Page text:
Once, in a house on Egypt Street, there lived a china rabbit named Edward Tulane. The rabbit was very pleased with himself, and for good reason: he was owned by a girl named Abilene, who adored him completely. And then, one day, he was lost. . . .
I have been trying this summer to read the Kate DiCamillo books that I had not read before, and this was the last one on my list. I believe I saved the best for last, because this one really tugged on my heart. I've ordered it to add to my classroom library, and I think it will be a read-aloud book this year. This is a story of china rabbit who learns to love. Once again I was entranced by DiCamillo's use of language. It's a simple and profound story. My granddaughter was with me when I dropped the book off at the library and was very excited to tell me she read it last year in 4th grade and loved it. We had a wonderful conversation about our favorite parts of the story and she encouraged me to read it to my students this year. Perhaps I will do what her teacher did -- stop at a key part and invite the class to check out the book and finish it on their own!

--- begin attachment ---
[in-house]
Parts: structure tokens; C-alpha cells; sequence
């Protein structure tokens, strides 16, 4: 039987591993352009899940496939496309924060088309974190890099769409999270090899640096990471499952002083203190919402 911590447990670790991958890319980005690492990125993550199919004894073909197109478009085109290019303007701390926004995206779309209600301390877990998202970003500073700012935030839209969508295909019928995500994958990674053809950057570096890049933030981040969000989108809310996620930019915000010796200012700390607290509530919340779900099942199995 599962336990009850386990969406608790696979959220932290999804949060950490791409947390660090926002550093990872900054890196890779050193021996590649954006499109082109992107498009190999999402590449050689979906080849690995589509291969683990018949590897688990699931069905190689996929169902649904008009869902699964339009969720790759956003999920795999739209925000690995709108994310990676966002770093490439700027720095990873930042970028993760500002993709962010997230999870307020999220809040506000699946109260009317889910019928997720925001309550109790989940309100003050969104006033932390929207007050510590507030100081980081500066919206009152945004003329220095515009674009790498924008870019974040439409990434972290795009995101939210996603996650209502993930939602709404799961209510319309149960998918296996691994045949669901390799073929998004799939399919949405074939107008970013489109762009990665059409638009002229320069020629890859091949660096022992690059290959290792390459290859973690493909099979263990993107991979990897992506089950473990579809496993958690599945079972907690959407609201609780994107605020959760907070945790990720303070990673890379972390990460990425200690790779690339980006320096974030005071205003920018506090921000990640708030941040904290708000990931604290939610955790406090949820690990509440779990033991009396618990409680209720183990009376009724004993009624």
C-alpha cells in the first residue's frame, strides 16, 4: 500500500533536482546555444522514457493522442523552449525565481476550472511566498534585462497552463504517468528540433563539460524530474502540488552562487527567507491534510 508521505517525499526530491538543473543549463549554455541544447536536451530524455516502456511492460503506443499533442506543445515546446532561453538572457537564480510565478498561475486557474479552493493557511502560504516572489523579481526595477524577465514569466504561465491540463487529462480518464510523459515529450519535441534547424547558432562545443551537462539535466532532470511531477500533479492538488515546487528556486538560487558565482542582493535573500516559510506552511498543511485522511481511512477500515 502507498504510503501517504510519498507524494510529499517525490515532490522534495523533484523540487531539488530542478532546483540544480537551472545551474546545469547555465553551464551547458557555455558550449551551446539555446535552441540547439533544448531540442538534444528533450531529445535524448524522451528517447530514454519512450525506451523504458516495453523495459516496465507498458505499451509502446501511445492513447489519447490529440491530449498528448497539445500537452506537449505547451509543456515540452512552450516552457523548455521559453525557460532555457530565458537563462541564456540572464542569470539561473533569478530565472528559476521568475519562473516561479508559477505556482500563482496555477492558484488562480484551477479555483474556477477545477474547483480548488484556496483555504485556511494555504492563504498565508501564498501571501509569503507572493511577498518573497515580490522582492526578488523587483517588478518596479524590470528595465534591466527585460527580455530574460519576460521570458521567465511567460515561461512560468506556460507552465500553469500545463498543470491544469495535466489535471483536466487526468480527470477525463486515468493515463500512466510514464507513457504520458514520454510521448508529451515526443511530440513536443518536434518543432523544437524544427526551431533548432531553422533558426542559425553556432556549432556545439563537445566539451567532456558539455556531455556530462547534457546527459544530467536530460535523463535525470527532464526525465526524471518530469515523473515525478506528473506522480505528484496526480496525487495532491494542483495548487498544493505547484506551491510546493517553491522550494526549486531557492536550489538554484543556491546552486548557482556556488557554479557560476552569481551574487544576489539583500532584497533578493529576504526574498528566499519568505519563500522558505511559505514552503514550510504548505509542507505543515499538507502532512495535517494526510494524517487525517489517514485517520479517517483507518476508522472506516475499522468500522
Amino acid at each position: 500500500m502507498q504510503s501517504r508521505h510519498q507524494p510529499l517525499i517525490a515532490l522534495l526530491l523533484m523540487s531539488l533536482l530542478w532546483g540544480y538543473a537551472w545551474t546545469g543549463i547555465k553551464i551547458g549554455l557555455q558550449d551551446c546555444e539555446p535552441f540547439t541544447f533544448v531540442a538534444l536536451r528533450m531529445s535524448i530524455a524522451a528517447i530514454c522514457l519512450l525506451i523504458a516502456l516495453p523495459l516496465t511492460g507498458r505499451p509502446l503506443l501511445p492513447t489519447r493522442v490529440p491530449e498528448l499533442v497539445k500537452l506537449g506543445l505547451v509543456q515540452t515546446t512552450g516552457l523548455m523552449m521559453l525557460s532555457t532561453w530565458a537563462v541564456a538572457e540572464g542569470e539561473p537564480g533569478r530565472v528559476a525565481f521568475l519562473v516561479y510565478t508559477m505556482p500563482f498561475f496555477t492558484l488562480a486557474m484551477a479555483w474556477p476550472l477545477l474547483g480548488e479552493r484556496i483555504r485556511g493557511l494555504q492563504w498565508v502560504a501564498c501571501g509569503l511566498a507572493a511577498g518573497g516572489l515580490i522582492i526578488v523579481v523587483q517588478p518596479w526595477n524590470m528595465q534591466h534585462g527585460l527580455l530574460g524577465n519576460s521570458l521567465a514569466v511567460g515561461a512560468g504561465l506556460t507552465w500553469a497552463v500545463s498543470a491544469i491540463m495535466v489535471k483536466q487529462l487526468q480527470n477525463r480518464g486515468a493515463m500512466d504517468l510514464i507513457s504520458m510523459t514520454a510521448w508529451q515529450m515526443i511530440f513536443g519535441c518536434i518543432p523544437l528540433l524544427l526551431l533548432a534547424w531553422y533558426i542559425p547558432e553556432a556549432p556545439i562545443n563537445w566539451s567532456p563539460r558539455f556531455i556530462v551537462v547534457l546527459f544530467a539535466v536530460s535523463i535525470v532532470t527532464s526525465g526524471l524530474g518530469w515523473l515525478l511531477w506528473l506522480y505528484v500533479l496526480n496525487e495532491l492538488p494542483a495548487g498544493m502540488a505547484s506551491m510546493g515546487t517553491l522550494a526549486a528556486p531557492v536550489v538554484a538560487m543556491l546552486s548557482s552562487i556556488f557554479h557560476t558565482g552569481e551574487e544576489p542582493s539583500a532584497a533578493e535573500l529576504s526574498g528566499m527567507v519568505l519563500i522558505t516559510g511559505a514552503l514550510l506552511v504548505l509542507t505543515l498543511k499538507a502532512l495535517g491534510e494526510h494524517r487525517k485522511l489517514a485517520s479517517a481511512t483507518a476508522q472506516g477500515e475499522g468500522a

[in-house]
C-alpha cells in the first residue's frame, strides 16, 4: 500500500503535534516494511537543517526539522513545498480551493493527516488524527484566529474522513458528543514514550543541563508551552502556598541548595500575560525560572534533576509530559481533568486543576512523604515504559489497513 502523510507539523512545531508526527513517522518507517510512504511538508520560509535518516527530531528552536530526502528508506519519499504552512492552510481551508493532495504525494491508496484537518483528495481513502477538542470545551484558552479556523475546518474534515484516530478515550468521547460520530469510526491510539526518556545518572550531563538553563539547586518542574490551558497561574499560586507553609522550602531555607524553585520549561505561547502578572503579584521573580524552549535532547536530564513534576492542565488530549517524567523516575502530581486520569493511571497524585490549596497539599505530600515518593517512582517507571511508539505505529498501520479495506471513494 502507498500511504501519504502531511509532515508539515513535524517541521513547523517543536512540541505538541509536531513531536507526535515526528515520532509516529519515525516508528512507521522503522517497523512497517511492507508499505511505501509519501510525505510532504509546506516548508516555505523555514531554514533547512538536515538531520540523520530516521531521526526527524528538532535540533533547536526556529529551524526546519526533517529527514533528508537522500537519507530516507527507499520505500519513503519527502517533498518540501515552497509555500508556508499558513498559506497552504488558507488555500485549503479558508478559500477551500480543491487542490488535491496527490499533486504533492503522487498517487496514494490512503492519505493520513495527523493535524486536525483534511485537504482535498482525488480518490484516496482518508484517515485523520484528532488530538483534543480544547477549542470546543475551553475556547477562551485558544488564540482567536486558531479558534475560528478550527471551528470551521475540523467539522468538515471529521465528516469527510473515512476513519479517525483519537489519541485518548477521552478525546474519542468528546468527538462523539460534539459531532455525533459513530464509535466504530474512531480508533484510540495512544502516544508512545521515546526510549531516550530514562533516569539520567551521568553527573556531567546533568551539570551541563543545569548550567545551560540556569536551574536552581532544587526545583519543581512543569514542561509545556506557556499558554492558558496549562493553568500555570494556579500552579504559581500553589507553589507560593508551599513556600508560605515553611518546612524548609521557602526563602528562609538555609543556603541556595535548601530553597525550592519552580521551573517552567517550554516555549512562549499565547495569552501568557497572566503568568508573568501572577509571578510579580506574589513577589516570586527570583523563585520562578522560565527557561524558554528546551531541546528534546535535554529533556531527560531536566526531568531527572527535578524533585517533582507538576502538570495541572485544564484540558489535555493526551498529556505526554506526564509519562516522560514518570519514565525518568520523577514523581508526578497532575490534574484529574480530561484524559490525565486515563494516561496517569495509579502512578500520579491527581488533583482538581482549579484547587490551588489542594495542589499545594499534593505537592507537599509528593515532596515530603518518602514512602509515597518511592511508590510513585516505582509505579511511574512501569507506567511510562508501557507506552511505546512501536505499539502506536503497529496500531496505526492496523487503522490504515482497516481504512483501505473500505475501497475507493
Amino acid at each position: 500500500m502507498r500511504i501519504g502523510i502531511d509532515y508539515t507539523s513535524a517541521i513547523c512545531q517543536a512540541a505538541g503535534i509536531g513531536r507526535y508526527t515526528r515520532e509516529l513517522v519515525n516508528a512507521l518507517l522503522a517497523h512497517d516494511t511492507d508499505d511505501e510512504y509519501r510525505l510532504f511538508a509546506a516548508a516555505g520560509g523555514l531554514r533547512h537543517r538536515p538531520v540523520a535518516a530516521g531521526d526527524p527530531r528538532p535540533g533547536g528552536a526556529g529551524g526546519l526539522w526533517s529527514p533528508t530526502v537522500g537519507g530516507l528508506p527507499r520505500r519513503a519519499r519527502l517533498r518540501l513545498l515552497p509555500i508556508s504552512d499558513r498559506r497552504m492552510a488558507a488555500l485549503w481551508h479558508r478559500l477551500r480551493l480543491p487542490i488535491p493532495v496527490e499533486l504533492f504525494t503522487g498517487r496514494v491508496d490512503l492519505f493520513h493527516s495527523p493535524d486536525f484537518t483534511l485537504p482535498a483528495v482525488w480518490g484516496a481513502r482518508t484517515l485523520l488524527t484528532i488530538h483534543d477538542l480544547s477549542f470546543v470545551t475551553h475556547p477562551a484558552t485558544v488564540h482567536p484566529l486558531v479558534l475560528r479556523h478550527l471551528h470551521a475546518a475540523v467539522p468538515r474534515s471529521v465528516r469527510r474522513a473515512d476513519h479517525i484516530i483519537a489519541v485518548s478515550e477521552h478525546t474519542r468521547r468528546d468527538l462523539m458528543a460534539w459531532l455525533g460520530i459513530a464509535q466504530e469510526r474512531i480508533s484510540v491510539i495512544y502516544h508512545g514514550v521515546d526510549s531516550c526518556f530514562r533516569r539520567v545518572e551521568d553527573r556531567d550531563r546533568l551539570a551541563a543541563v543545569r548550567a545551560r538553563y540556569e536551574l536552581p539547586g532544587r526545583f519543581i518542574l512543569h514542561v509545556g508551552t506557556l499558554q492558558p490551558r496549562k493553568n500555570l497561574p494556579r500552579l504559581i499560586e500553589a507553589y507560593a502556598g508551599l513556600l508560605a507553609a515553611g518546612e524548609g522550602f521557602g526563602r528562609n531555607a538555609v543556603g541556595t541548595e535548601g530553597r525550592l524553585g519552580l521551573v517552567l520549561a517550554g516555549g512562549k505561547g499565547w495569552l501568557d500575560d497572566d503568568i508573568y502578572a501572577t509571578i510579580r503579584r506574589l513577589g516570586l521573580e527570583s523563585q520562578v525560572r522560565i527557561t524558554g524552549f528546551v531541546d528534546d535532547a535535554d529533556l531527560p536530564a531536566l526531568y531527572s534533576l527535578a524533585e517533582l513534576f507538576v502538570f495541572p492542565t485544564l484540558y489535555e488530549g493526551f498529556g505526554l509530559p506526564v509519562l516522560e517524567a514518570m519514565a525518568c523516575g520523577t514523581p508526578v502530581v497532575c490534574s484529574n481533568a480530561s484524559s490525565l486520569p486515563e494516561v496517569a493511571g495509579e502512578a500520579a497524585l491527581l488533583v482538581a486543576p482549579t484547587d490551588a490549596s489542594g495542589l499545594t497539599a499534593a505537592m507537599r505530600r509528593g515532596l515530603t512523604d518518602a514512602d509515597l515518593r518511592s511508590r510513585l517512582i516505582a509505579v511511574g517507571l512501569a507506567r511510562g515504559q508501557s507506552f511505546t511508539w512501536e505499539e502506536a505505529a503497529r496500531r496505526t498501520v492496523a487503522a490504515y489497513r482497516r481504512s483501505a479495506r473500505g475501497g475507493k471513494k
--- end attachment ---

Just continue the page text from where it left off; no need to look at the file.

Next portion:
Those who know me can tell you I am a huge baseball fan! That means I'm always interested in baseball themed stories, so when I came across this one I immediately put it on hold at the library. It did not disappoint, as I found both the story and the illustrations to be wonderful. It is set during WWII, and the young Japanese-American boy telling the story has been sent with his family to an internment camp following Pearl Harbor.
Having just been in a museum in Alaska where there was a large exhibit about the experiences of the Japanese American population in Juneau this story had a special interest for me. In the story, the young boy's father decides that they need to build a baseball diamond in the camp to bring them together and give them something to take their minds off what has been done to them. Definitely a book I want to share with my class this year.